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Benedictine

A martini with something in it — the Ford Cocktail

You’d think I would have written about the Ford Cocktail long ago, if for no other reason than we share a name. I guess it’s taken me awhile to appreciate its subtleties.

My dawdling aside, the Ford is one of the grand old classics. It’s been around since at least 1895, when George Kappeler described it in his Modern American Drinks.

Kappeler offers no clue to the identity of the drink’s namesake. Ted Haigh, in Vintage Spirits and Forgotten Cocktails, speculates that the name may be a reference to athlete and journalist (and Noah Webster’s great-grandson) Malcolm Webster Ford. I’ll accept that — heck, I even share two names with that guy.

More to the point, sports heroes were often inspirations for bartenders and drink inventors in that era, and Malcolm Ford was a particularly well-regarded athlete — if Wikipedia is to be believed, he was a three-time champion “All Around Athlete,” a nineteenth-century ten-sport predecessor to what we now know as the Olympic Decathlon. The betting and sporting crowd of the day loved their athletes, and they loved their cocktails.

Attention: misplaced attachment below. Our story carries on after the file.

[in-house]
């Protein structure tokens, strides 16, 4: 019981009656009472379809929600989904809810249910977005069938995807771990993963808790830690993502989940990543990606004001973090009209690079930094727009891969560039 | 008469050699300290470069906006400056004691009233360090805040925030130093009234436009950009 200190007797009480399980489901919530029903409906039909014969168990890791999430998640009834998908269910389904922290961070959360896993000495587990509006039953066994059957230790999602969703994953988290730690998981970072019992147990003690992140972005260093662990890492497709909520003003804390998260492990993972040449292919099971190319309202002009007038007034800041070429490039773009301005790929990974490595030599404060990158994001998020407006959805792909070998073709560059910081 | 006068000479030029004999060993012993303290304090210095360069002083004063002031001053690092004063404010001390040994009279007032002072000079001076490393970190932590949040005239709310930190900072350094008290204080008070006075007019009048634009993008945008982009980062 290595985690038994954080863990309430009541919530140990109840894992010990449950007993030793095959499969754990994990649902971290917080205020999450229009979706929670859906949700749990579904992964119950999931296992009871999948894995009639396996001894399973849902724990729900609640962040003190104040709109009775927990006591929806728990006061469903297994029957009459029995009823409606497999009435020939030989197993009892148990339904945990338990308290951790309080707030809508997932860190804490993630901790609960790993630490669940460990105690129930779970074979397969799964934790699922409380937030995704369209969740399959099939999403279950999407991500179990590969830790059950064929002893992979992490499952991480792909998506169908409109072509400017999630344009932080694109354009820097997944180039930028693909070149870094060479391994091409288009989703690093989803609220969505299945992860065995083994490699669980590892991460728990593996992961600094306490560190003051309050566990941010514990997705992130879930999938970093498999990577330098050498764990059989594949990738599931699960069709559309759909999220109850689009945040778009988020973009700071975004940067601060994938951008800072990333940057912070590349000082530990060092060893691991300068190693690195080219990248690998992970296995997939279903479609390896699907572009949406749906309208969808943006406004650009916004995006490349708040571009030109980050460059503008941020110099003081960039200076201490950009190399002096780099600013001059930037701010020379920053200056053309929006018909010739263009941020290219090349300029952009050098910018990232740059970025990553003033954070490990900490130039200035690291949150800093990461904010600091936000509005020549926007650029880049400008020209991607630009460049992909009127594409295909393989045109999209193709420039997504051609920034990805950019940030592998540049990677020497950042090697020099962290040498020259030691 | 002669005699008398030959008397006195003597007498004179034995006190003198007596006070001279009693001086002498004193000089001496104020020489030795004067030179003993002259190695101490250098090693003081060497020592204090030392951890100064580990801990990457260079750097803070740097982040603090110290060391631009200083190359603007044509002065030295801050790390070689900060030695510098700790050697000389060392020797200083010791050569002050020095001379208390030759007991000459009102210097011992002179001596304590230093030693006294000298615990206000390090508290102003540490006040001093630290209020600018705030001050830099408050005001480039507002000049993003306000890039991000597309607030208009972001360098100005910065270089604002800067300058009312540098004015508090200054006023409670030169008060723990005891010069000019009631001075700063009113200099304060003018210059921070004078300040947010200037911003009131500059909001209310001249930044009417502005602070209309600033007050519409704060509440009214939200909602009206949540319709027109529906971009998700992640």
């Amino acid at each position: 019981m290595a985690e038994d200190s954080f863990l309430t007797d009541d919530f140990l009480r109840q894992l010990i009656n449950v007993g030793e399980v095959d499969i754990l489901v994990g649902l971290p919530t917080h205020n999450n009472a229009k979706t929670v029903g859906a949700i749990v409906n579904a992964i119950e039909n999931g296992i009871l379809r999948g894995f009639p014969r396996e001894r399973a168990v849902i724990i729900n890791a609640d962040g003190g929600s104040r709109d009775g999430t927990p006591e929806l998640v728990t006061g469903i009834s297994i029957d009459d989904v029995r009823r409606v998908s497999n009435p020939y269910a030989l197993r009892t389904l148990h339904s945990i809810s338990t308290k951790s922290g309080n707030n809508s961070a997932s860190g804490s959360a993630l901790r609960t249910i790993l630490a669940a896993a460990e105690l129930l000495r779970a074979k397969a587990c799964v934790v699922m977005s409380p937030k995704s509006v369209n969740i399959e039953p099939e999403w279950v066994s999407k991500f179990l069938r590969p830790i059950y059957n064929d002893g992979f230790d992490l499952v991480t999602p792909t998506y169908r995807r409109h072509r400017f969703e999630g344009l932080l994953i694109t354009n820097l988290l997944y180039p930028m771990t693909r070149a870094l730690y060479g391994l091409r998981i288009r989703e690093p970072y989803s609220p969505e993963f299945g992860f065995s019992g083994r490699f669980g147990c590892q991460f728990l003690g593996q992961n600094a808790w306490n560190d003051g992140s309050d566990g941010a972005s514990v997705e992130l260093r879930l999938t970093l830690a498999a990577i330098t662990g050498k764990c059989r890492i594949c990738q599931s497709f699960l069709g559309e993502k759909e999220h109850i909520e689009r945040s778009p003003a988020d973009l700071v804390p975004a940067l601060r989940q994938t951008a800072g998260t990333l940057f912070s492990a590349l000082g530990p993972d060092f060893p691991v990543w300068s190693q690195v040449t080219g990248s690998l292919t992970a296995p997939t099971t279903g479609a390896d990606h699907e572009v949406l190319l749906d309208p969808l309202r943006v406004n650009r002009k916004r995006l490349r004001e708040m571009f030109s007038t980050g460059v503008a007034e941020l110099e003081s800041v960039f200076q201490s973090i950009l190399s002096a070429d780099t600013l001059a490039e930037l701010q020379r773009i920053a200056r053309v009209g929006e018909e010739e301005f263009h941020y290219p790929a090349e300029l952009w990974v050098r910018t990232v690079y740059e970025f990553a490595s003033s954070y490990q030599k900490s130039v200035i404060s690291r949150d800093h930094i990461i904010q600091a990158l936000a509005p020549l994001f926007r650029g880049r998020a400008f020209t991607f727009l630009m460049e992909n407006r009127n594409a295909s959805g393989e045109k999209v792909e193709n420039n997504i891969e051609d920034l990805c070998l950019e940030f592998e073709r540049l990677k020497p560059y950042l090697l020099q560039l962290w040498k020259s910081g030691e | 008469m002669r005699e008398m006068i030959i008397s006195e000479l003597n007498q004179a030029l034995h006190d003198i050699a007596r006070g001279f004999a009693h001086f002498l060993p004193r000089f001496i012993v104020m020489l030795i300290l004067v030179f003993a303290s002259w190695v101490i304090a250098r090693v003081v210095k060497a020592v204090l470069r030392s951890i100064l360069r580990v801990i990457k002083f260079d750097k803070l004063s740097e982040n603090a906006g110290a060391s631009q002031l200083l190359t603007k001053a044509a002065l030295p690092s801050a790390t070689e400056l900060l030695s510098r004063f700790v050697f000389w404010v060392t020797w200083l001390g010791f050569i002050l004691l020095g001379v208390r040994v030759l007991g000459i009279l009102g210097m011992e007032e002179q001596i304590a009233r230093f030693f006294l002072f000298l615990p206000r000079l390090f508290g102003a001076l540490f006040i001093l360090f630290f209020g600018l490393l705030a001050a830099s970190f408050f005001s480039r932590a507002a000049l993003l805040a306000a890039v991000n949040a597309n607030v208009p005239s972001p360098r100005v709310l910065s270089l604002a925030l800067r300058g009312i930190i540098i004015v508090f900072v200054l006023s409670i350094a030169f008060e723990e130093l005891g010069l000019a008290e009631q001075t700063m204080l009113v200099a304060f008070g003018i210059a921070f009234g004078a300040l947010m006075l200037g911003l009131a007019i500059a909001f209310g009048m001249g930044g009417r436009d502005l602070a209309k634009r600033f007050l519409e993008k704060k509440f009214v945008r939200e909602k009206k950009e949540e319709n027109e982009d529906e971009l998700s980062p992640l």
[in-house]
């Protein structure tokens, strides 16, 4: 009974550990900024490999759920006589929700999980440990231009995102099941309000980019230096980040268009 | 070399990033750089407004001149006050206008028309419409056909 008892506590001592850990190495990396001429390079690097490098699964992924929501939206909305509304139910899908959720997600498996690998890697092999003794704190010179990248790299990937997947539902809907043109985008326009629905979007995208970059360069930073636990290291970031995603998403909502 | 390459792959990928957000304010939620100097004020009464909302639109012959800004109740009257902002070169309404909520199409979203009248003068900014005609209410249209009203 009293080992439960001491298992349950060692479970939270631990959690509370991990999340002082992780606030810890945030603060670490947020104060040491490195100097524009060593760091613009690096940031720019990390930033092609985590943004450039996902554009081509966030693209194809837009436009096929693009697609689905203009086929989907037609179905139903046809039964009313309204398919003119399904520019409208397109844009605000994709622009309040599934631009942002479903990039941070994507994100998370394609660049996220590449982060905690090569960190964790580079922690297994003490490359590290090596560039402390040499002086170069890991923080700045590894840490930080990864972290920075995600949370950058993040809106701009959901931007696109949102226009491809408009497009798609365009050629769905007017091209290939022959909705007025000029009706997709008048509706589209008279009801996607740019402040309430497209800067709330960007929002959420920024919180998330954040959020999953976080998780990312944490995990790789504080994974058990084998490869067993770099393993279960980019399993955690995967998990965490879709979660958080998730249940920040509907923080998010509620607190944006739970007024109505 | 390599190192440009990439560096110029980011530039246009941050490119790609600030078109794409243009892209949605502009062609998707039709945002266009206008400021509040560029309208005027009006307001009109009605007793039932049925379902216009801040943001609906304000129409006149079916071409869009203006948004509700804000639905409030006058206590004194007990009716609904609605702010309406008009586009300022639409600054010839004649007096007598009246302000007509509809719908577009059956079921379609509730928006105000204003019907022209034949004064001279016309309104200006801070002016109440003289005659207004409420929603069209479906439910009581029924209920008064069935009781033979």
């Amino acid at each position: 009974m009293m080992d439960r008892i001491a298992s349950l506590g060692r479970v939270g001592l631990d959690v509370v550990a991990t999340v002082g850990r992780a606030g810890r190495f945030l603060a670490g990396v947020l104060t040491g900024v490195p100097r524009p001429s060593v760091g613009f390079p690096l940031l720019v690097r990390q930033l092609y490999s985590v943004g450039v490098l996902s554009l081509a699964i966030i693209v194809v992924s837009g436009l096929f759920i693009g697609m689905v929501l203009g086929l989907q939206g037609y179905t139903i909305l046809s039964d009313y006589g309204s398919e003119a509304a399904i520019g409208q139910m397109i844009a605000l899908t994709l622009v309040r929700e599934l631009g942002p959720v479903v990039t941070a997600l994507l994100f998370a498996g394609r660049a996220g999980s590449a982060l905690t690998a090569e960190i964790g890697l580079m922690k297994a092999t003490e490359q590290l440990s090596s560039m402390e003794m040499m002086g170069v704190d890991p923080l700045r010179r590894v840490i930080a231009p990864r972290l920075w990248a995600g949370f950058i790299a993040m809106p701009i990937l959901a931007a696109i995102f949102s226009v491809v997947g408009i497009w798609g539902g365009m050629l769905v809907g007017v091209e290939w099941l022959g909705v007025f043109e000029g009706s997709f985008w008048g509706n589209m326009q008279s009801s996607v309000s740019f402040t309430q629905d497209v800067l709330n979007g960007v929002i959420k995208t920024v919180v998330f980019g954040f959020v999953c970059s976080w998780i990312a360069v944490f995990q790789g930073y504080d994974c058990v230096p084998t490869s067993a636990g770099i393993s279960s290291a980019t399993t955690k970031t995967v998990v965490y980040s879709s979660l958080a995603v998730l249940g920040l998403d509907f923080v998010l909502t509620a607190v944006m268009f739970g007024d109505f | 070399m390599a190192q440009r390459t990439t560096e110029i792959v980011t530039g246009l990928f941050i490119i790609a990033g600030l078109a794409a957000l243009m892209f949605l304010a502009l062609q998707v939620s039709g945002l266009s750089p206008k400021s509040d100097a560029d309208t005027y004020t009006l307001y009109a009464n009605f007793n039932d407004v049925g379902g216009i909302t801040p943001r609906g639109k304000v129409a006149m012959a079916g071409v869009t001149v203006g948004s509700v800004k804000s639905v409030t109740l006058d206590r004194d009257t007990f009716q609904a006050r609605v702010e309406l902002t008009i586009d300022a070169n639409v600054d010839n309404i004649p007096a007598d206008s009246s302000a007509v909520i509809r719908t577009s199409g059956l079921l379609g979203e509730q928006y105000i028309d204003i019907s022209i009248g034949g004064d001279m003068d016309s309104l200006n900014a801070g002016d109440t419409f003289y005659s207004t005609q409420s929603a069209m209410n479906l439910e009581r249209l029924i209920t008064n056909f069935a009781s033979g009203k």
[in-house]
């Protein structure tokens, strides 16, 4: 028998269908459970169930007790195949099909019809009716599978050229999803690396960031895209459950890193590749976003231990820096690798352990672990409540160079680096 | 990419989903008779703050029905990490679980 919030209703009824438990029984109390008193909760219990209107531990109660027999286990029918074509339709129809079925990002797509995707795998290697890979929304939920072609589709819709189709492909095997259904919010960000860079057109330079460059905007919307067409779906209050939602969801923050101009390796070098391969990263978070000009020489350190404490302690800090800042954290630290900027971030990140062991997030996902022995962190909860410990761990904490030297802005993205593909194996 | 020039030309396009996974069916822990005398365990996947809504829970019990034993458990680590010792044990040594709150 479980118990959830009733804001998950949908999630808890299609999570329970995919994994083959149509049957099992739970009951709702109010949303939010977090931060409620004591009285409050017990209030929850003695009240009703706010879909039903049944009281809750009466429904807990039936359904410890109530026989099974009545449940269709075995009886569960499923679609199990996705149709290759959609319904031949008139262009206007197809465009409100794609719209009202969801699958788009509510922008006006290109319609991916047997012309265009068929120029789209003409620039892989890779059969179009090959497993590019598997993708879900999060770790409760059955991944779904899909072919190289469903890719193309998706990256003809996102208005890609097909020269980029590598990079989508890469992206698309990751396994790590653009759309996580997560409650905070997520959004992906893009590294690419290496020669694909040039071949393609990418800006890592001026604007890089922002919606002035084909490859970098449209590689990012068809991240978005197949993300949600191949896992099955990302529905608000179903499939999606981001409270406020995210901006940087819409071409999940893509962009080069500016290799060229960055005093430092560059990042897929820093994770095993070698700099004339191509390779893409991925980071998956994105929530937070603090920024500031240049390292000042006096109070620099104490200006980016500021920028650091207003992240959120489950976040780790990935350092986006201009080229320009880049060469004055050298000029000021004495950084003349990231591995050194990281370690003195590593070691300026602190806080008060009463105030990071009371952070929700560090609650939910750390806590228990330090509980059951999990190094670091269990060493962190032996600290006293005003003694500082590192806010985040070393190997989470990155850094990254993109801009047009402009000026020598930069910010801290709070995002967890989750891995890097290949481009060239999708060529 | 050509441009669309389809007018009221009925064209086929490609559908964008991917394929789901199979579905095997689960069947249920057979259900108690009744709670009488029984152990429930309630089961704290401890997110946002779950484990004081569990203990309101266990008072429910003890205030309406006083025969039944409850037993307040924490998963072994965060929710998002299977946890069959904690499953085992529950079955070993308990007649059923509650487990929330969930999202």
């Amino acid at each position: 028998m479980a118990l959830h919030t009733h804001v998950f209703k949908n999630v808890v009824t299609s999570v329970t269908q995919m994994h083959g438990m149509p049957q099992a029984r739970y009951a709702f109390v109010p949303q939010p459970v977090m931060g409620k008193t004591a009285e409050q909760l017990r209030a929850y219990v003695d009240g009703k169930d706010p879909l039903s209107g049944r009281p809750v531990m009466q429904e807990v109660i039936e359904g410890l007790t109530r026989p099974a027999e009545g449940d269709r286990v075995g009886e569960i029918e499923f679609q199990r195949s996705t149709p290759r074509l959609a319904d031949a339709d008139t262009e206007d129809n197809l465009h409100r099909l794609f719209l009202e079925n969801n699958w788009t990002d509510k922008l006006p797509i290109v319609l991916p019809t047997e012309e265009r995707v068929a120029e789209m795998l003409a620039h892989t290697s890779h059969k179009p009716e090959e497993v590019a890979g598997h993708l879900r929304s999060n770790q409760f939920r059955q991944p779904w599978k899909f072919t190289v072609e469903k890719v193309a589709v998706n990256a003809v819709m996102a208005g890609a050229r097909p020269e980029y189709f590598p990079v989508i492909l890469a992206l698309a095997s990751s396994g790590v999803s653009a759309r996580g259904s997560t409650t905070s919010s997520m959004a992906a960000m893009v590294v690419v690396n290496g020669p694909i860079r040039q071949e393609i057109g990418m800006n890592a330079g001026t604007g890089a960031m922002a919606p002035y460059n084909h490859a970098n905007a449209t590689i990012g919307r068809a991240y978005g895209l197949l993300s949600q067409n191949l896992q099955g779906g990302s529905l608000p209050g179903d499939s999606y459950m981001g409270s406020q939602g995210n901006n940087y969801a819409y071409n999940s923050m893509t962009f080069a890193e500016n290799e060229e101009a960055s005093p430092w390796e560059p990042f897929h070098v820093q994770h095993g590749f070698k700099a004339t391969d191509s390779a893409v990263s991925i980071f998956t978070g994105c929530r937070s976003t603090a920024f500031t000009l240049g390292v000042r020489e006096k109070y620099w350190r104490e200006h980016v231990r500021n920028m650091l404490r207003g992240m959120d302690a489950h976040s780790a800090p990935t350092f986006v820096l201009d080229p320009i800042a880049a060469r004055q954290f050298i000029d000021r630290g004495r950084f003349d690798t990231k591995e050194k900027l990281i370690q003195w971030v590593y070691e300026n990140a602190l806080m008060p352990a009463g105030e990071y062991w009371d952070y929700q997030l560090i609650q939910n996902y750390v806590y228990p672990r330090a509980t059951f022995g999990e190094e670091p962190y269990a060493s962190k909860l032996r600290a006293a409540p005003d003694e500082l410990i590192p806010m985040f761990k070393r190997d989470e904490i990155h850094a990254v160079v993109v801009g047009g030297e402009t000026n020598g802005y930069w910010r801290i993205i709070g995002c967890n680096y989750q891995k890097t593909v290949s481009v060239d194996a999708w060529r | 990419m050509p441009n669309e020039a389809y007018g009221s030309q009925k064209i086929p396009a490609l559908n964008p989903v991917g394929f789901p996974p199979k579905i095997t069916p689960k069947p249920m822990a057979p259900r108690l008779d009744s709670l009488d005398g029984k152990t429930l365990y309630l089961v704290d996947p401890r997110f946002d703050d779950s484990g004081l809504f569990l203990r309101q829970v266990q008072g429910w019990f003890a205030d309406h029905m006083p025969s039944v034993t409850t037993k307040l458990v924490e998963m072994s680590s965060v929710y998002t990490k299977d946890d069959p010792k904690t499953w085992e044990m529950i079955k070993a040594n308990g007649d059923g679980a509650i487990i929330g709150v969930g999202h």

The Ford Cocktail, photo © 2020 Douglas M. Ford. All rights reserved.
The Ford Cocktail

The Ford Cocktail

Based on George Kappeler, Modern American Drinks, 1895

  • 1½ oz (45ml) Old Tom gin (Ransom Old Tom)
  • 1½ oz (45ml) dry vermouth (Dolin Dry Vermouth)
  • 3 dashes Bénédictine
  • 3 dashes orange bitters (Regan’s No. 6 Orange Bitters)

Stir with ice until cold. Strain into a chilled cocktail stem. Express  and garnish with orange peel. Serve very cold.

 

I think one of the reasons it took me a long time to warm up to this cocktail is that the first formula I encountered (not Kappeler’s) just called for “gin.” At that time I didn’t know enough to suspect that a gin specification from the Golden Age might well be Old Tom; London Dry was the way I understood gin, so I made the Ford with London Dry. It wasn’t very good, and I set the whole thing aside. I promise you, the slightly sweeter and funkier Old Tom makes all the difference; London Dry is too dry and too ascetic to hold this drink together.

Kappeler’s original calls explicitly for “Tom gin” in equal parts with vermouth, very much in the “martini” model of the time.